Laura Wiens, The Triplicate

Nick Gonnella knows how to keep a secret. But it's not easy.

For the second Christmas season in a row, the Walmart store manager has kept the identity of whom he calls the "layaway angel" under wraps.

"I respect that she wants to be anonymous," said Nick, "but part of me just wants to scream out her name."

Nearly 100 layaway accounts were paid in full last year alone through the generosity of this "angel," according to Nick.

"It's pretty awesome to see that many people helped," he said. "I've seen some come in to cancel their accounts because things have changed or they didn't have enough money to finalize (the balance of the account). After being told that it's been taken care of, some customers are just in tears, very thankful that someone would do that for them."

Just ask LeAnn Cox of Crescent City. She sent the following letter to the Triplicate for publication:

"To the Good Samaritan who paid off my daughter's layaway this year, I would like to say thank you so much. My daughter has had a difficult time of it this year and called me the day that her layaway was due, tearful because she did not have quite enough money to pick it up and felt embarrassed by having to ask me for help.

"I was very surprised when I got there and they said it's already been paid for and not to worry about anything being owed. When I asked how, they expressed that a Good Samaritan had come in and paid off many of them.

"It made me smile from deep within my heart for the kindness that you expressed to many strangers this year. It made my daughter cry when I told her what had happened. We both have since 'played it forward' to others in this area who are also less fortunate to complete this circle of giving.

"So once again, thank you for restoring my faith in human kindness and making my daughter feel a little less sad. There is a special place in Heaven for beautiful people like you."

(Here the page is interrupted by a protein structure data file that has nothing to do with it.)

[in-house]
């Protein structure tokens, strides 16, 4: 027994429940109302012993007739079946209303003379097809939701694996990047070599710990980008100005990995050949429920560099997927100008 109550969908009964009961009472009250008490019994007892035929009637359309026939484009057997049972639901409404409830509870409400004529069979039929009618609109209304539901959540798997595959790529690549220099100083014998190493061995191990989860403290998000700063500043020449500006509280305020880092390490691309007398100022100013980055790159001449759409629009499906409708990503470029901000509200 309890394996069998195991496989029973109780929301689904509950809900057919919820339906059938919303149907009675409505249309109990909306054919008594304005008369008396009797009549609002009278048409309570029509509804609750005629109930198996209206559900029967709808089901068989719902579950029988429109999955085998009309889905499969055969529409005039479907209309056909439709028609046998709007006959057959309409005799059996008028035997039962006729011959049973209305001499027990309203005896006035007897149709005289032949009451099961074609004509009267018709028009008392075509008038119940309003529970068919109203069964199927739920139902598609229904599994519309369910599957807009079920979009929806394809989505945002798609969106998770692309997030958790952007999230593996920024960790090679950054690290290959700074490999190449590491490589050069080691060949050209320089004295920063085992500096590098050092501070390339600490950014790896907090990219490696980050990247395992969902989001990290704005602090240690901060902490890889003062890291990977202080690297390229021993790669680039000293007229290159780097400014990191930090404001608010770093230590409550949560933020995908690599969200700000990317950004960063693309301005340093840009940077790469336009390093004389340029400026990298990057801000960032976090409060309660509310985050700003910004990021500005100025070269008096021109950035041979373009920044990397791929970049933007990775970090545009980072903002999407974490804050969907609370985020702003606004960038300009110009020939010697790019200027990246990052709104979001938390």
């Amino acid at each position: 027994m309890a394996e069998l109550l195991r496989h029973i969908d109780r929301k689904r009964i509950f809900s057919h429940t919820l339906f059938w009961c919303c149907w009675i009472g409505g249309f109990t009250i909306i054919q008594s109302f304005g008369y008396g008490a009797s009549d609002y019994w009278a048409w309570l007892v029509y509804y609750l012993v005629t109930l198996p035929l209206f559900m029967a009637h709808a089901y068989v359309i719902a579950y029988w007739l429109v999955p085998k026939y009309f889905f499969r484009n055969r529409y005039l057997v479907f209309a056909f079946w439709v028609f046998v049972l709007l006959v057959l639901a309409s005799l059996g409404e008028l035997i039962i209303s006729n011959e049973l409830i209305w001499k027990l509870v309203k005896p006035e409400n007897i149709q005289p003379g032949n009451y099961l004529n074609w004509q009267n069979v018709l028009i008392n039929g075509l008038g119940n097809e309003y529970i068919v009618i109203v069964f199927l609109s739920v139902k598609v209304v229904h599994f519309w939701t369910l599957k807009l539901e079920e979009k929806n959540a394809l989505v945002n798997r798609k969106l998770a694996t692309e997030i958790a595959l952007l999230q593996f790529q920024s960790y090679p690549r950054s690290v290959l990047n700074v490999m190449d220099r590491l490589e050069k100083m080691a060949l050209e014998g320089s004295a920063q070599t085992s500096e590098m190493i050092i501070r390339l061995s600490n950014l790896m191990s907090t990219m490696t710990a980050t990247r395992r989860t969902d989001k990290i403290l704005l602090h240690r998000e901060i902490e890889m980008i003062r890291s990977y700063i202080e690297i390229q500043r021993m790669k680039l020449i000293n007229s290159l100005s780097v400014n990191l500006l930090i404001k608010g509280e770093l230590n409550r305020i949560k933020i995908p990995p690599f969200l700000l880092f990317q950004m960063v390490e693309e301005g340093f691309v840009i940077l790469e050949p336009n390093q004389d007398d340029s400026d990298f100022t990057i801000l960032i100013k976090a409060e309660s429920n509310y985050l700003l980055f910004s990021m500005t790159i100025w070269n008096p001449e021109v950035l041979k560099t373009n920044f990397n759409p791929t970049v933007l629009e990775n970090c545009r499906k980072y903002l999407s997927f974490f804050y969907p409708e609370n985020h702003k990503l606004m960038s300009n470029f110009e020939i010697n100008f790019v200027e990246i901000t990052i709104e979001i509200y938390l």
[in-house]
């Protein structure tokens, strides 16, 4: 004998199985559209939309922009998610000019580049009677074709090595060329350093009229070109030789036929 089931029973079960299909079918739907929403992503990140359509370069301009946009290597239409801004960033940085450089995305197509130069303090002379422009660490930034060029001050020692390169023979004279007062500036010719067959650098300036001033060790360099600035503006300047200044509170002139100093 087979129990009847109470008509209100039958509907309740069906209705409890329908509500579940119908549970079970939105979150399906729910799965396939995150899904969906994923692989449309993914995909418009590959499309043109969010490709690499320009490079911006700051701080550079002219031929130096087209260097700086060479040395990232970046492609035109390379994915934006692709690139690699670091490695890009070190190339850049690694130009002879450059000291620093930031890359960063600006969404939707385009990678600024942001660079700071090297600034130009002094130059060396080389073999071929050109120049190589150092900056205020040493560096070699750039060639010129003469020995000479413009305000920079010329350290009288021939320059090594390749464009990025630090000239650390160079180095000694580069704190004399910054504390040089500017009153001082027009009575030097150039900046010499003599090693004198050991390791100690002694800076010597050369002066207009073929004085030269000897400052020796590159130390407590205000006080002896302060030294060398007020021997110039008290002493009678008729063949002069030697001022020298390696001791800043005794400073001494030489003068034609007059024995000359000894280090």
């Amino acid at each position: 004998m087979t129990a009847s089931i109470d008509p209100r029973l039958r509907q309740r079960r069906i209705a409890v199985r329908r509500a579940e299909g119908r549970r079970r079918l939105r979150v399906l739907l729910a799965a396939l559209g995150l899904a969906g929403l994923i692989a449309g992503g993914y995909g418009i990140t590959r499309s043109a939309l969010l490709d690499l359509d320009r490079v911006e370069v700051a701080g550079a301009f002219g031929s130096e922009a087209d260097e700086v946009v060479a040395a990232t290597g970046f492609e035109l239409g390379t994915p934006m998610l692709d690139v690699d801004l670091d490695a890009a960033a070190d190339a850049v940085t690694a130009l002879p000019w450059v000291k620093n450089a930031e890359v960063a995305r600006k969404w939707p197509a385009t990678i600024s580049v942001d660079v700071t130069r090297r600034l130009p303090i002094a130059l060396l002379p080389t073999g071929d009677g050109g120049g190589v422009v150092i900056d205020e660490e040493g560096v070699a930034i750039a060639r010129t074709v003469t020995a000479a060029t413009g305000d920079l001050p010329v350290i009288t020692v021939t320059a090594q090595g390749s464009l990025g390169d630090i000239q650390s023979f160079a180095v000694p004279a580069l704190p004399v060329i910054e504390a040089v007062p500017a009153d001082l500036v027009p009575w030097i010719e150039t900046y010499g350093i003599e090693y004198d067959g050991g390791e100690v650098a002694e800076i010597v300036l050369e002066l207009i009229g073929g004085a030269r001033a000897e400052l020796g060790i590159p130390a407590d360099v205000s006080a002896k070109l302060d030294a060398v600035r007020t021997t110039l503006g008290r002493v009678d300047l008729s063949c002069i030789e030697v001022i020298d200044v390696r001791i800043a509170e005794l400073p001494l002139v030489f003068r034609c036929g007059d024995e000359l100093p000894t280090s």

We couldn't agree with you more, LeAnn.

If the shoe fits ...

A shoe for every foot. That's the gist of a crusade Larry Retzlaff of Smith River adopted a few years ago as a result of seeing kids unable to play in organized sports without the expensive cleats necessary to participate.

But these days you don't have to be an athlete to score a pair of shoes.

Every second and fourth Saturday of the month, Larry organizes - with the help of Linda Schreiber and her daughter, Abbey - a shoe exchange open to anyone in need of shoes, in the lower level of the Brookings Elks Lodge from 1 to 3 p.m.

"We have a lot of shoes," said Larry. On any given day, he says, "We put out about 500 or 600 pair."

There's an assortment of dress shoes, tennis shoes, sandals, work boots, kids shoes, water shoes and rain boots.

Linda says they carefully sort through every shoe they receive. "If they're in really, really good shape, we put them out.

"We have every size and every type of shoe," she said. "A lot of them are brand new. We get shoes that still have tags on them. Some have never been worn."

She said elderly gentlemen often come in to get a pair of cleats to use when doing yard work.

"They like to wear cleats so they don't slip, especially if they live on a slope and it's muddy."

For those who have shoes they'd like to donate, there are drop-off points at Julindra Recycling in Crescent City, and at Smith River School, where you can also acquire shoes. A dropoff bin is set up outside the Elks Lodge in Brookings as well.

Linda says volunteers are always needed and that there are fundraising opportunities for youth and sports groups who get involved with the exchange.

Call Linda for information at (541) 469-9850.

Reach Laura Wiens at